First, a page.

CSS Cookbook

Christopher Schmitt
Published by O'Reilly Media
516 pages
£ 31.99
Published: 27th October 2006
reviewed by Bob Vickers

There are two ways of documenting software: you can either systematically describe all its features, or you can think about the tasks a user might like to perform and describe how to do them. The Cookbook series is definitely in the second camp, and all the better for that.

Software cookbooks are more ambitious than a typical food cookbook: they don't just provide recipes for you to use, they also discuss them so that you can understand them and produce new recipes of your own. A good recipe will be an elegantly written example of good practice as well as something to get the job done.

So how well does the CSS cookbook manage this? It certainly contains a lot of useful information, and it is well-organised to help you find what you want. I am a relative newcomer to CSS and have found it helpful.

But I couldn't help noticing flaws which made it fall short of being excellent. One obvious one is that the book is not in colour. This is clearly a matter of economics rather than the author's fault, but it is much easier to illustrate web design if colour is available. I was reminded of a snooker commentator in the 70's who once remarked "for those of you with black and white sets the blue ball is the one behind the pink"!

Anyone learning CSS quickly discovers its Achilles Heel: bugs in the various browser implementations mean you still have to put ugly hacks into your website to make it work on all browsers. The book has detailed information about which features work on what browsers, but I felt there was an unspoken assumption that I wanted my website to look perfect on every conceivable browser all the way back to Netscape 4. I value simplicity and elegance in my code, so I am prepared to put up with a little ugliness for a small minority as long as the content is still accessible.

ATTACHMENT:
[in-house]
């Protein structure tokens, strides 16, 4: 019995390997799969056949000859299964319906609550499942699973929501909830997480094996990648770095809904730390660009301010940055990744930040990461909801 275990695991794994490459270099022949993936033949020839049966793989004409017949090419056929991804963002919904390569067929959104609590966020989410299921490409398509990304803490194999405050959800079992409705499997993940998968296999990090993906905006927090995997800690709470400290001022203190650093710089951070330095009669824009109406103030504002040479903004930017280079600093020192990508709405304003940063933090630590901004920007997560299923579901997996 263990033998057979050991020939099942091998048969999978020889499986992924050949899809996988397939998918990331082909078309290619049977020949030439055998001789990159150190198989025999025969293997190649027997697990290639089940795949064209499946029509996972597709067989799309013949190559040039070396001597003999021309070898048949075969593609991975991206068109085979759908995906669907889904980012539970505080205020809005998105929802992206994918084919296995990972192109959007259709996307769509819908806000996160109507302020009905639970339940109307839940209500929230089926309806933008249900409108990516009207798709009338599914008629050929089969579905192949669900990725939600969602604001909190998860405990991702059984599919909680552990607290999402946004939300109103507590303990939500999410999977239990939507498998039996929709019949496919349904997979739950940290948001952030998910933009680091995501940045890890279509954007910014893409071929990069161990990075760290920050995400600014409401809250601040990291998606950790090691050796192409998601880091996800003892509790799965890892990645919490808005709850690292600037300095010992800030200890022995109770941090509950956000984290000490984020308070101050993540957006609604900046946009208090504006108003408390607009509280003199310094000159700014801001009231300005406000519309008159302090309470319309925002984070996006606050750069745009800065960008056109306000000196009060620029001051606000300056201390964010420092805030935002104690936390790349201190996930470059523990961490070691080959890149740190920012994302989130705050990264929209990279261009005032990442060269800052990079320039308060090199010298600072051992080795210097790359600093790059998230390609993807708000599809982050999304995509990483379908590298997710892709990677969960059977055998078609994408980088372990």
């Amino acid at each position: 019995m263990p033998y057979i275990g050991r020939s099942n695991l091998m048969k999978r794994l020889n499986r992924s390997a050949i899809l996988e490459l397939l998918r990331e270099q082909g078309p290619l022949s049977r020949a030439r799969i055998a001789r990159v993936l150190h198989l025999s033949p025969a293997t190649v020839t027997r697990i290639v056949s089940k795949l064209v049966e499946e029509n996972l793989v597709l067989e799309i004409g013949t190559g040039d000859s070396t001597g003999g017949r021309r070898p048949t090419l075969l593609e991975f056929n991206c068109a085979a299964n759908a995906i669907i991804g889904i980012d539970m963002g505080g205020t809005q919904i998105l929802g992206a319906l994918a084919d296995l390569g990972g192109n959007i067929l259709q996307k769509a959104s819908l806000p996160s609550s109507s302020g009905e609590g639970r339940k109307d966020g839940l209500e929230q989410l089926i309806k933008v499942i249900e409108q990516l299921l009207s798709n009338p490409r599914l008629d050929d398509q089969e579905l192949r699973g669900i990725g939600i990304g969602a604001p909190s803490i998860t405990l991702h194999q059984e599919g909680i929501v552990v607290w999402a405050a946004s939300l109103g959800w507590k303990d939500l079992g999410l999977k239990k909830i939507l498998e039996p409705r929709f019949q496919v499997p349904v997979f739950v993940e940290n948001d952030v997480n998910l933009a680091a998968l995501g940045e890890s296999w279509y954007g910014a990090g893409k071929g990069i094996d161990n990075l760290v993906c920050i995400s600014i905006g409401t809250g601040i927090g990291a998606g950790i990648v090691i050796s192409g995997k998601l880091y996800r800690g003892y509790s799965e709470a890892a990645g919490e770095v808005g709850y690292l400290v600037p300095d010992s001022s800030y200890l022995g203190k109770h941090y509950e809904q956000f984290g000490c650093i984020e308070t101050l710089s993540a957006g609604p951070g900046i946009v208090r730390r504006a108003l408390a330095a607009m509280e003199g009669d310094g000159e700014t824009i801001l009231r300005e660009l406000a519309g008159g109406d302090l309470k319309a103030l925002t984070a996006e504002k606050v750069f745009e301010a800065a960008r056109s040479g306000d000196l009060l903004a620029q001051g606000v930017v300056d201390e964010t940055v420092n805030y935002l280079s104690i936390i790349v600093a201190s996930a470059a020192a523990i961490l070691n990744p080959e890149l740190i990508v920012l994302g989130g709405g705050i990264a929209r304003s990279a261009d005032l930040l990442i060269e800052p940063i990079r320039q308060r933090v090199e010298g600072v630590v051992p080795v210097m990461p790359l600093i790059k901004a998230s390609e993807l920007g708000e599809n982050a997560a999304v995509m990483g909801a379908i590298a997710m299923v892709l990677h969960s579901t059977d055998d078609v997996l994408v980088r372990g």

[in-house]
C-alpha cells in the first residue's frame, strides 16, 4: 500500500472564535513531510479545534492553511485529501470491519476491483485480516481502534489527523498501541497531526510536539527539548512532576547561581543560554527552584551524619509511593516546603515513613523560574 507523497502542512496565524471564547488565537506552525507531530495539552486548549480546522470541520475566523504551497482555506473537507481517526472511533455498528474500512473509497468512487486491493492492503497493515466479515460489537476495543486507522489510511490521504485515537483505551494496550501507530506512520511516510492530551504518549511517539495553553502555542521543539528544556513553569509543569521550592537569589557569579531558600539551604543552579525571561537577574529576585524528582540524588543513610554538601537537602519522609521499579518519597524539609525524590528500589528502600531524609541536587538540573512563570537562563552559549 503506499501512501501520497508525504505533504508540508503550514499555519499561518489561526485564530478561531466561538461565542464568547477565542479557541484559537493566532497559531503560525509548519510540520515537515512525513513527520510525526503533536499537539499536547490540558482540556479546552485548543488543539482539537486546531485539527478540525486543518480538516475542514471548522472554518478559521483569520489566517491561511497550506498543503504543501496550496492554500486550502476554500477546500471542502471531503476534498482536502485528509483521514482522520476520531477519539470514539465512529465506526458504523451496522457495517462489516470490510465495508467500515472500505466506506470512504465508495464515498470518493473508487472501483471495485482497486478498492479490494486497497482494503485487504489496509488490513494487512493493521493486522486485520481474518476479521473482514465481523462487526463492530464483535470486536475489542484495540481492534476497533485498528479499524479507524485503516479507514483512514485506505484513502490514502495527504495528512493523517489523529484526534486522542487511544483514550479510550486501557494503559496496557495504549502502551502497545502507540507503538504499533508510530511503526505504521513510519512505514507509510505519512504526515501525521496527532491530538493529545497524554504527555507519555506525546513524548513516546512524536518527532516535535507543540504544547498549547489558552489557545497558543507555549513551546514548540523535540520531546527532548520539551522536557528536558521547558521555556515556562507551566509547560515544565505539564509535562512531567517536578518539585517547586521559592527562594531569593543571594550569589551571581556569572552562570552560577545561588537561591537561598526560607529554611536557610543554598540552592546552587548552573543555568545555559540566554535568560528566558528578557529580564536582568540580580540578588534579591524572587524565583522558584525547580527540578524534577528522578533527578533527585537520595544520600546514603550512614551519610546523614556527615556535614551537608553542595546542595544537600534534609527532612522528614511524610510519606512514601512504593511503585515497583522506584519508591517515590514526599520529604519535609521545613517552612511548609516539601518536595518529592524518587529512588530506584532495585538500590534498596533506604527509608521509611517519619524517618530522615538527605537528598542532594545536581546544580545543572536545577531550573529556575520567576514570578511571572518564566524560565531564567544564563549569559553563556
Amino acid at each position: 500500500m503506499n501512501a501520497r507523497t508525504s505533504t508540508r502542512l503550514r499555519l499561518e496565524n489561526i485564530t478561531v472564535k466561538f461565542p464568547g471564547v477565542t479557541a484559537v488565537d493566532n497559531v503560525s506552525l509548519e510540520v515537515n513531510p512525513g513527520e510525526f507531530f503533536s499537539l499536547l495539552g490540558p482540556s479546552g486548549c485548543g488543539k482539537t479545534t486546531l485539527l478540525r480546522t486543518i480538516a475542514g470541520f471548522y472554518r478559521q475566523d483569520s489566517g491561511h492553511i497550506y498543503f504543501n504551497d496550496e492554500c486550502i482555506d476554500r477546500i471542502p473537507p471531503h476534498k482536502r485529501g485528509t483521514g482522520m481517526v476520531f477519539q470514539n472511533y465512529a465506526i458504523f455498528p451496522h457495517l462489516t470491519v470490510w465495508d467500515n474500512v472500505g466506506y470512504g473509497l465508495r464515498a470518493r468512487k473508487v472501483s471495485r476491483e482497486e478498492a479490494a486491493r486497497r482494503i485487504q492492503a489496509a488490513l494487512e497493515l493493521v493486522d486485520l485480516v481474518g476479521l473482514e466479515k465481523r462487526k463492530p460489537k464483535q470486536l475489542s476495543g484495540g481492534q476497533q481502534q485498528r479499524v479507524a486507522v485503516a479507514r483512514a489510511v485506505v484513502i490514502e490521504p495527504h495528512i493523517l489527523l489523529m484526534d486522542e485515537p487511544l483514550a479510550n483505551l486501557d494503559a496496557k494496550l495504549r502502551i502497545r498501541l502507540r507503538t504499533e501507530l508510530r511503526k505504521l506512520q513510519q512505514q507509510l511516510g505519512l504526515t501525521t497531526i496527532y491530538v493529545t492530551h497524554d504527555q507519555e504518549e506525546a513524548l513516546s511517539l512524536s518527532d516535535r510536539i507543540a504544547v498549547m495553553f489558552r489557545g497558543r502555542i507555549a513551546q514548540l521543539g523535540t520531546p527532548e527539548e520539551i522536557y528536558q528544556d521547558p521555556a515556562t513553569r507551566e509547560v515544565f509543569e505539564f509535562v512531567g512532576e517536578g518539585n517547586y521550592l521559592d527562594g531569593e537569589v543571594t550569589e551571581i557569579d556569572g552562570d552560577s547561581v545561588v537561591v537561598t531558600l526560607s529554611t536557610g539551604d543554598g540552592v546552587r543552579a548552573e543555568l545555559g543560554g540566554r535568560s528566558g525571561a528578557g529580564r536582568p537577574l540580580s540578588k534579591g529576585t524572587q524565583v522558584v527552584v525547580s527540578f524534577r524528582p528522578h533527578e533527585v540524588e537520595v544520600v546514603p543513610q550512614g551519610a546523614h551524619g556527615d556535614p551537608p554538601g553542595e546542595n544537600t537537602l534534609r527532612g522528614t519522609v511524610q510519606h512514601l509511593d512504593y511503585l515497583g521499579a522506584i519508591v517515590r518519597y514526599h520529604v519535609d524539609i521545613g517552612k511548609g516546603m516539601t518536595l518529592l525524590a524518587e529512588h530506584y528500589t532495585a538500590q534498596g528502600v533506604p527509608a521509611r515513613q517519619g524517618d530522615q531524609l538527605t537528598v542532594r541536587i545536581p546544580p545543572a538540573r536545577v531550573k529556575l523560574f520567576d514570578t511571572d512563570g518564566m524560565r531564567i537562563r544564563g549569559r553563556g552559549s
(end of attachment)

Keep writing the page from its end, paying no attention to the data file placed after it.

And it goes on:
Sensibly the book does not restrict itself to CSS: it occasionally mentions Javascript and Flash when the author feels they provide a better solution to the problem or a good workaround for a browser bug.

So to summarise: a useful book, but with room for improvement.

HTML and XHTML: The Definitive Guide

Chuck Musciano and Bill Kennedy
Published by O'Reilly Media
654 pages
£ 35.50
Published: 27th October 2006
reviewed by Graham Lee

The first thing I do when I'm looking at any book about the web is something I learned while perusing second-hand bookshops: go to the index and look for 'gopher'. If gopher is mentioned in some kind of 'history of HTML and the web' section, that's fine; if it appears in some other context then the book is possibly out of date. This book contained a reference of the second kind, which may be surprising as it's also modern enough to discuss XHTML. My overall impression of the earlier chapters in "HTML and XHTML" is that they've survived the first five editions without much change, accreting new information but never really losing any. Deprecated and obsoleted features appear alongside supported features, and browser-specific extensions which only ever worked in Netscape 4.

Conversely the later chapters are much more succinct and relevant, probably because they represent newer developments and therefore have not seen so much revision. The chapters on Cascading Style Sheets and HTML forms in particular are very useful and thorough, describing well not only how to write CSS or forms, but also the implementation details (although an interesting choice on the part of the authors sees XForms left out due to its status as a working document, while XFrames which is in a similar state was included). A chapter on targeting mobile devices is included, which while brief is a welcome overview of the particular considerations of mobile browsing. The book is finished off with a chapter of Tips and Tricks, describing a few hacks to achieve certain layouts or styles with HTML, though without mentioning style sheets.

HTML and XHTML: The Definitive Guide certainly is definitive. The subject is dealt with exhaustively, however I did find it problematic that the various obsolete or proprietary features are included in the main chapters on HTML, as in some cases a lot of wading must be done to find out the current and standards-compliant state of play.